I am guessing that your GMP at the time of leaving your employment (March 2001) was about £70/wk. At that time it would have equalled both your contracted out Additional Pension earned between 1978 and 1997 and also the COD. Between March 2001 and August 2012 the AP was revalued by average earnings, resulting in an increase to £98.83 [perhaps someone who understands better than I could let us know precisely which figure would be used - see http://www.legislation.gov.uk/uksi/2011/475/schedule/made or http://www.legislation.gov.uk/uksi/2012/187/schedule/made]
    Between March 2001 and August 2012 the GMP and COD would have been increased by a method selected by your pension scheme, either average earnings or fixed rate (6.25% pa). If average earnings was used then the result would be GMP and COD at August 2012 of £98.83/wk, if fixed rate was used then the result would be about £130/wk.

    Can I suggest that you ask your pension scheme which revaluation method was adopted. If the answer is average earnings then it appears DWP are using the wrong COD figure for you - and it would certainly be worth your while to get it corrected. If the answer is fixed rate then DWP are using the correct figure but HMRC have given the wrong figure this year.
  • xylophonexylophone
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    am guessing that your GMP at the time of leaving your employment (March 2001) was about £70/wk. At that time it would have equalled both your contracted out Additional Pension earned between 1978 and 1997 and also the COD. Between March 2001 and August 2012 the AP was revalued by average earnings, resulting in an increase to £98.83 [perhaps someone who understands better than I could let us know precisely which figure would be used

    S148 Orders http://www.watsonwyatt.com/europe/pubs/statistics/render2.asp?ID=14

    http://www.barnett-waddingham.co.uk/news/2012/07/revaluation-for-early-leavers/

    "Any GMP element of a preserved pension must also be revalued, but the method is different to revaluing excess benefits. Currently, trustees have the choice of two different methods of revaluing GMPs: Full Rate increases or Fixed Rate increases. Schemes which opt for increases at Full Rate increase their GMPs annually in line with Section 148 Orders (previously known as Section 21 Orders). Section 148 Orders are based on the increase in the National Average Earnings Index each year.

    Fixed Rate revaluation increases are determined by the date of termination of pensionable service. The annual percentage increase is fixed and depends on the date of leaving as follows:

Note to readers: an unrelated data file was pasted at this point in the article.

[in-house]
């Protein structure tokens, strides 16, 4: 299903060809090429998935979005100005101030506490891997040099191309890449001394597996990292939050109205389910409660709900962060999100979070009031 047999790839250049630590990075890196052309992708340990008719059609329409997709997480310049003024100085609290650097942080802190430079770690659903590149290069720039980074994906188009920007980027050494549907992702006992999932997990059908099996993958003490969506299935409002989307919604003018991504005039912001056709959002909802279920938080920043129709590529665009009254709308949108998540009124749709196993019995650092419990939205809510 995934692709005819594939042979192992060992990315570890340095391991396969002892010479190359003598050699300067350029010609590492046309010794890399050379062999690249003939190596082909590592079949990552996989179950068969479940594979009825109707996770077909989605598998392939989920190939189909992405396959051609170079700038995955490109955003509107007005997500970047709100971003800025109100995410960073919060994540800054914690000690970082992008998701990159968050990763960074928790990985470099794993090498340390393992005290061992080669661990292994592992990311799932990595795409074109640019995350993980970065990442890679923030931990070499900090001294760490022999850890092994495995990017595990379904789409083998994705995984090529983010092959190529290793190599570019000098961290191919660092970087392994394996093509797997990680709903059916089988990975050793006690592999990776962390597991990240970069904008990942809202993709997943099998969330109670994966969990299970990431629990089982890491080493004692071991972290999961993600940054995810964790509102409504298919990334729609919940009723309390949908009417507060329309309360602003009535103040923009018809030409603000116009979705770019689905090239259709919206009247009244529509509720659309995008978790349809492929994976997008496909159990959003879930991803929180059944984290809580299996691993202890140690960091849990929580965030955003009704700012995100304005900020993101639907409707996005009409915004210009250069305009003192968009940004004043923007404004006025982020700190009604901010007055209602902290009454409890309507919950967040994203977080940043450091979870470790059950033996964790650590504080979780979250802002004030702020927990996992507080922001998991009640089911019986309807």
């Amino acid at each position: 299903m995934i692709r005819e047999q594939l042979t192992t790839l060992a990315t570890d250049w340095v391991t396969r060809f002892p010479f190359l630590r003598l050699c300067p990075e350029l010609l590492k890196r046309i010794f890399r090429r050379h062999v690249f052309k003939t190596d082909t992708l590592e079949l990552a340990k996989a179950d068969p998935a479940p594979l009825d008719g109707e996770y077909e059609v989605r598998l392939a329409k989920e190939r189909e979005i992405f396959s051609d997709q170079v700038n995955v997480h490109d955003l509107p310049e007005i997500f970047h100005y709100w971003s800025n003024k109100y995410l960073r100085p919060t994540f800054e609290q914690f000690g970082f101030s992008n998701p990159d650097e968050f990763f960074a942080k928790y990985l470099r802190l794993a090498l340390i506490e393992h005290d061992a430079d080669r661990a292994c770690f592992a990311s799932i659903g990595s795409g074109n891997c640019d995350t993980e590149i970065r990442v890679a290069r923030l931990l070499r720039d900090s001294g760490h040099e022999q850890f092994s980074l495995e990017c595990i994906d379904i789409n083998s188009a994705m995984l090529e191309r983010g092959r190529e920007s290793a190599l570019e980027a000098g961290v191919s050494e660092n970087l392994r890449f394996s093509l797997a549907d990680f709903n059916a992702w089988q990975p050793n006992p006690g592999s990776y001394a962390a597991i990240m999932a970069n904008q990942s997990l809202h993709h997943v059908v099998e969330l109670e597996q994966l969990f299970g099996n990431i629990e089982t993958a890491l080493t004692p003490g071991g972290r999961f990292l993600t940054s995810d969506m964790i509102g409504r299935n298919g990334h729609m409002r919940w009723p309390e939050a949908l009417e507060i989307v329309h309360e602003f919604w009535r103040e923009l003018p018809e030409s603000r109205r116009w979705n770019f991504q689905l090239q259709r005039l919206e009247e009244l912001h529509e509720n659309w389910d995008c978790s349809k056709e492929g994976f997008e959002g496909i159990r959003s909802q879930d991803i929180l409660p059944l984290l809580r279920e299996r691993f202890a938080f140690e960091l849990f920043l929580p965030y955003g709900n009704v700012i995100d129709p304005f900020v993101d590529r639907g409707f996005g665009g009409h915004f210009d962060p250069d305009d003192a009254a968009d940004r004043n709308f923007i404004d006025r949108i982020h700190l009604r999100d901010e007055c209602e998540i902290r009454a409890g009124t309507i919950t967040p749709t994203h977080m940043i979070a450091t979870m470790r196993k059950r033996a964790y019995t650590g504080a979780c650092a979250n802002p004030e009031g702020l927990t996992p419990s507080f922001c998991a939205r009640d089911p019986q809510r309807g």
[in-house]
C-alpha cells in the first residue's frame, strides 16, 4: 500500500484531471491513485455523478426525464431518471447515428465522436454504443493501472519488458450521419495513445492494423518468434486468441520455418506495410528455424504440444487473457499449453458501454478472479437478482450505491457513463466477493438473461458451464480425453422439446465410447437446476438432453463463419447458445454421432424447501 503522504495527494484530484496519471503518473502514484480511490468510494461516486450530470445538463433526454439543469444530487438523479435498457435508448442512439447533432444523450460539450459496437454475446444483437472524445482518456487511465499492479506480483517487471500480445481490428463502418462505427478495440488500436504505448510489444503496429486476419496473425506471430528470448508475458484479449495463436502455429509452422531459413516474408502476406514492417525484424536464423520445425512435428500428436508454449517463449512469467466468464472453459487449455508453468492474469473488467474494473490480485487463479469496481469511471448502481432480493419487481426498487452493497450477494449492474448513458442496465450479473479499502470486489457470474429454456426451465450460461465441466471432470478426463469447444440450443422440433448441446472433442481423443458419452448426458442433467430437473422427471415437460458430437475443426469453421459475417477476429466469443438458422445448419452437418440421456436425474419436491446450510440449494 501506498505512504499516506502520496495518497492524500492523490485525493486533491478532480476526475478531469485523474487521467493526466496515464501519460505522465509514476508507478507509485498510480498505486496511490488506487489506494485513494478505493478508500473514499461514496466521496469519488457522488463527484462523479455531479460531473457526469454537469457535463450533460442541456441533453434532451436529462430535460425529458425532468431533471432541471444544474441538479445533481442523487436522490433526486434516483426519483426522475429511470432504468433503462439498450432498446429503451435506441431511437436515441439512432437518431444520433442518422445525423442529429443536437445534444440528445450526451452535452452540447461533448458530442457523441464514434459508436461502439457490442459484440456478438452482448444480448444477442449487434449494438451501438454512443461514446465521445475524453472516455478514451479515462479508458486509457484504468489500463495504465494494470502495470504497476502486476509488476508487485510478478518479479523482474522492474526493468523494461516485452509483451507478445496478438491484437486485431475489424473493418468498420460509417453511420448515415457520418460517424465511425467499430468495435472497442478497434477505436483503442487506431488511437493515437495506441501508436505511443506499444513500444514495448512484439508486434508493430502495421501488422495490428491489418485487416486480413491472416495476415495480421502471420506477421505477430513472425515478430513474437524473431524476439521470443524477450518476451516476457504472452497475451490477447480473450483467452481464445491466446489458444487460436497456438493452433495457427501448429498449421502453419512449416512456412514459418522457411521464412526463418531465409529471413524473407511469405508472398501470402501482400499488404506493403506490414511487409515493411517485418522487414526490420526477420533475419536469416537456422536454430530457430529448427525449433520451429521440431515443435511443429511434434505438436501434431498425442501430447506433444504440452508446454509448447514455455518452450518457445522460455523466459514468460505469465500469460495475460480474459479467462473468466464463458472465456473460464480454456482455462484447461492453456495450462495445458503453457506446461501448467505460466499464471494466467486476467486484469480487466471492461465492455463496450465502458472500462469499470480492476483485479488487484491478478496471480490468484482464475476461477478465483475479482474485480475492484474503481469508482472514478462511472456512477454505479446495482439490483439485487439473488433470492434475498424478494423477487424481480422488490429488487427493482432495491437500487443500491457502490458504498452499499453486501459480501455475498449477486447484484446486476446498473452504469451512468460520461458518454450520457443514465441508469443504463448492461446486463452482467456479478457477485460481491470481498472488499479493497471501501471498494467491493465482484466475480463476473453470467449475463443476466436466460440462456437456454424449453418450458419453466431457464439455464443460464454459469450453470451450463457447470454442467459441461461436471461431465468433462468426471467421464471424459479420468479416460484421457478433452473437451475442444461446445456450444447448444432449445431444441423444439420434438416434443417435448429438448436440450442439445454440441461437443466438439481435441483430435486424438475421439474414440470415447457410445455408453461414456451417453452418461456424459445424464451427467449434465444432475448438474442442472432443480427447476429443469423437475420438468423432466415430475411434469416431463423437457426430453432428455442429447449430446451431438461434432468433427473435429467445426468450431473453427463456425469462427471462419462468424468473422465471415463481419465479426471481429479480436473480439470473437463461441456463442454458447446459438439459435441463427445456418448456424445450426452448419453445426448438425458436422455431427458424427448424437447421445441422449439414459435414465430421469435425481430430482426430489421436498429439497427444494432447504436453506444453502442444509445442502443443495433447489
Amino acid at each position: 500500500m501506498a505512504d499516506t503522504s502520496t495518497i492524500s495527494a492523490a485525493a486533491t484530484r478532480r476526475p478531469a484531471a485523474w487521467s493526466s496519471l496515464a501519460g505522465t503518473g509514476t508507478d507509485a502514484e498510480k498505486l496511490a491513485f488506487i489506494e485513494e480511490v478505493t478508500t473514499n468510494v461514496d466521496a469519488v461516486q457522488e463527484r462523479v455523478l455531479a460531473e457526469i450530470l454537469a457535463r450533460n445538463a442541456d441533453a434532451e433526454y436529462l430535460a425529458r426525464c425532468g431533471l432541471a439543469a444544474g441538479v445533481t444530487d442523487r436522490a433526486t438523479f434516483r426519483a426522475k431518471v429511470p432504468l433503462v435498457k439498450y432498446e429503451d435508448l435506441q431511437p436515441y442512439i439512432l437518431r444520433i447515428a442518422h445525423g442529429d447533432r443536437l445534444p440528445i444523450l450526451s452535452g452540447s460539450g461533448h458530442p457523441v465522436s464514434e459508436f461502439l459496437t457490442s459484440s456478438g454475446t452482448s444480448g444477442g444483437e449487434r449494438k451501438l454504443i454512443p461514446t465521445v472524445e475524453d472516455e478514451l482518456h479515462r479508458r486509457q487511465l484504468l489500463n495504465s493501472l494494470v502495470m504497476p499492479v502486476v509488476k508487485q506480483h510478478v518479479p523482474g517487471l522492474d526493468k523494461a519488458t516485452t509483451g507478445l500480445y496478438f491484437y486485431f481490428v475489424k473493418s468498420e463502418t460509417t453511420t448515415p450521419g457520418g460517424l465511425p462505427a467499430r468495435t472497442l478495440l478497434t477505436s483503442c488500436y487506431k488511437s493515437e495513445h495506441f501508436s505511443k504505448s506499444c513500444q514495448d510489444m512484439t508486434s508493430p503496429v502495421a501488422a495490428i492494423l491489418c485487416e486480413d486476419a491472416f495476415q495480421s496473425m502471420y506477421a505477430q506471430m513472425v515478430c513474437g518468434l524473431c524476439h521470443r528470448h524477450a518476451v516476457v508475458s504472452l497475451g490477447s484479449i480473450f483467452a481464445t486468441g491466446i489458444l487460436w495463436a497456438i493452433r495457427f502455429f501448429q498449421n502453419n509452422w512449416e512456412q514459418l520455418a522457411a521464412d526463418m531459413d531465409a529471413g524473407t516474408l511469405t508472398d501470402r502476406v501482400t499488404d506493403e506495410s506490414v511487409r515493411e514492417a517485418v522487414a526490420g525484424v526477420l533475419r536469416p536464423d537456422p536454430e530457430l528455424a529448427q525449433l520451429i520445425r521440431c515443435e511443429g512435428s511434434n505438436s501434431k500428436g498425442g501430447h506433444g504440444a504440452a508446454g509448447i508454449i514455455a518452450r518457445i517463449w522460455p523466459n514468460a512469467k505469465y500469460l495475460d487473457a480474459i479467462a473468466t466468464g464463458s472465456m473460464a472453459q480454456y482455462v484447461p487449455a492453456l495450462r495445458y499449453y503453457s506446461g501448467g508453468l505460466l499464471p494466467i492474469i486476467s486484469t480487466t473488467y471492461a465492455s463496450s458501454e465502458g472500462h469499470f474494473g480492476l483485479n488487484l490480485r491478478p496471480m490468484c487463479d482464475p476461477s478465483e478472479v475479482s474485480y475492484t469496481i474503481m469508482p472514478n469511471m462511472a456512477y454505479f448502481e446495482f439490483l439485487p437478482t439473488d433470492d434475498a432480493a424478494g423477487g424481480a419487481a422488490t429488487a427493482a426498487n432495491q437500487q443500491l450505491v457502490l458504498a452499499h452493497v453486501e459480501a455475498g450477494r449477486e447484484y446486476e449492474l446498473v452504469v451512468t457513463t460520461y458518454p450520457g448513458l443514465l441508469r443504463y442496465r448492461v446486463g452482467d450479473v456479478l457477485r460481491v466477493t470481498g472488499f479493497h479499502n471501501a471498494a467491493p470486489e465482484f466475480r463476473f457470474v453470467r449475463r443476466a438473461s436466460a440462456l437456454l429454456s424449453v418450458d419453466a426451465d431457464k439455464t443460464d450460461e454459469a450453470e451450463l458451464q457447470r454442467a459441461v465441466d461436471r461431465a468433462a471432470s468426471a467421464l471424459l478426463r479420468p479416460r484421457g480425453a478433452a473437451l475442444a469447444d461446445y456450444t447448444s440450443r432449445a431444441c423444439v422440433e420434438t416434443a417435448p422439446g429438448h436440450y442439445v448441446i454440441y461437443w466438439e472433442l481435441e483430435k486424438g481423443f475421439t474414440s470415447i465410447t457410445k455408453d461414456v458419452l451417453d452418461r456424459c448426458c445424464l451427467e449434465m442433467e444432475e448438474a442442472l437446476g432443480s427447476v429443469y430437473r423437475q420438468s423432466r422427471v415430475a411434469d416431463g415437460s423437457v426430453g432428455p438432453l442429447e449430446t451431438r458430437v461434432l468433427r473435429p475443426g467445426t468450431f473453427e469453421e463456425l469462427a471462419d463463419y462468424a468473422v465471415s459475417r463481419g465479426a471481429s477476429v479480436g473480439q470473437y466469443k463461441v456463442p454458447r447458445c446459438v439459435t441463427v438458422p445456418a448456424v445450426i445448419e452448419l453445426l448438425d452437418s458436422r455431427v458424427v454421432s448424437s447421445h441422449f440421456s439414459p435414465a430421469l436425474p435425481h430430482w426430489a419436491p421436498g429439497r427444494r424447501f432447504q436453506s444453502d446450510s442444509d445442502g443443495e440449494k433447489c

Date of Leaving
    Annual Percentage Increase
    Between 6 April 1978 and 5 April 1988
    8.50%
    Between 6 April 1988 and 5 April 1993
    7.50%
    Between 6 April 1993 and 5 April 1997
    7.00%
    Between 6 April 1997 and 5 April 2002
    6.25%
    Between 6 April 2002 and 6 April 2007
    4.50%
    Between 5 April 2007 and 5 April 2012
    4.00%
    After 6 April 2012
    4.75%

    The revaluation period for GMPs is the number of complete tax years between a member's date of leaving and their GMP Pension Age. For members retiring before they reach GMP Pension Age, the revaluation period for GMPs would normally be the number of 6 Aprils between the two dates."

    As you say, the OP needs to check with his Occupational Scheme Administrator how his GMP was revalued - his statements of benefits for 2012 and 2013 and his original letter from HMRC are consistent with the scheme's having used FiRR.
    Incidentally, did you read SnowMan's post at http://forums.moneysavingexpert.com/showthread.php?p=60651909#post60651909
  • edited 24 April 2013 at 3:39PM
    SnowManSnowMan
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    edited 24 April 2013 at 3:39PM
    Re howy22s figures:

    The national average earnings revaluation factor for ASP will have been 1.454 see here (it is the 11 year revaluation figure shown in the left hand column of 45.4% and adding 1 to give the factor, and 11 years is the number of complete tax years from leaving to age 65)

    The revaluation factor assuming the company pension scheme used fixed rate revaluation for the GMP (COD) will have been 1.948 (= 1.0625 ^ 11).

    The GMP (COD) at age 65 was 132.43 and the ASP was 98.83.

    So working back:

    ASP at date of leaving (March 2001) = 98.83/1.454 = 67.97

    GMP (COD) at date of leaving = 132.43/1.948 = 67.98

    So ignoring a small rounding error of 1p, the GMP (COD) and ASP were the same at date of leaving, and it is just the different revaluation that applies to ASP and GMP that has caused them to diverge.

    So the only thing left to clarify is that the company scheme did indeed use fixed rate revaluation (it is highly likely they did). This can be confirmed by looking at a company scheme deferred benefit statement or referencing the calculation of the revalued GMP under the company scheme which should be £132.43.
    I came, I saw, I melted
  • howy22howy22
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    Thanks for everyone's input.

    I'll check with the company's pension department as to which revaluation method they use.

    The haze is beginning to clear.
  • howy22howy22
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    Have just spoken with my pension provider who have confirmed that the GMP element is revalued using Section 148.

    Does this suggest DWP are using the wrong COD figure?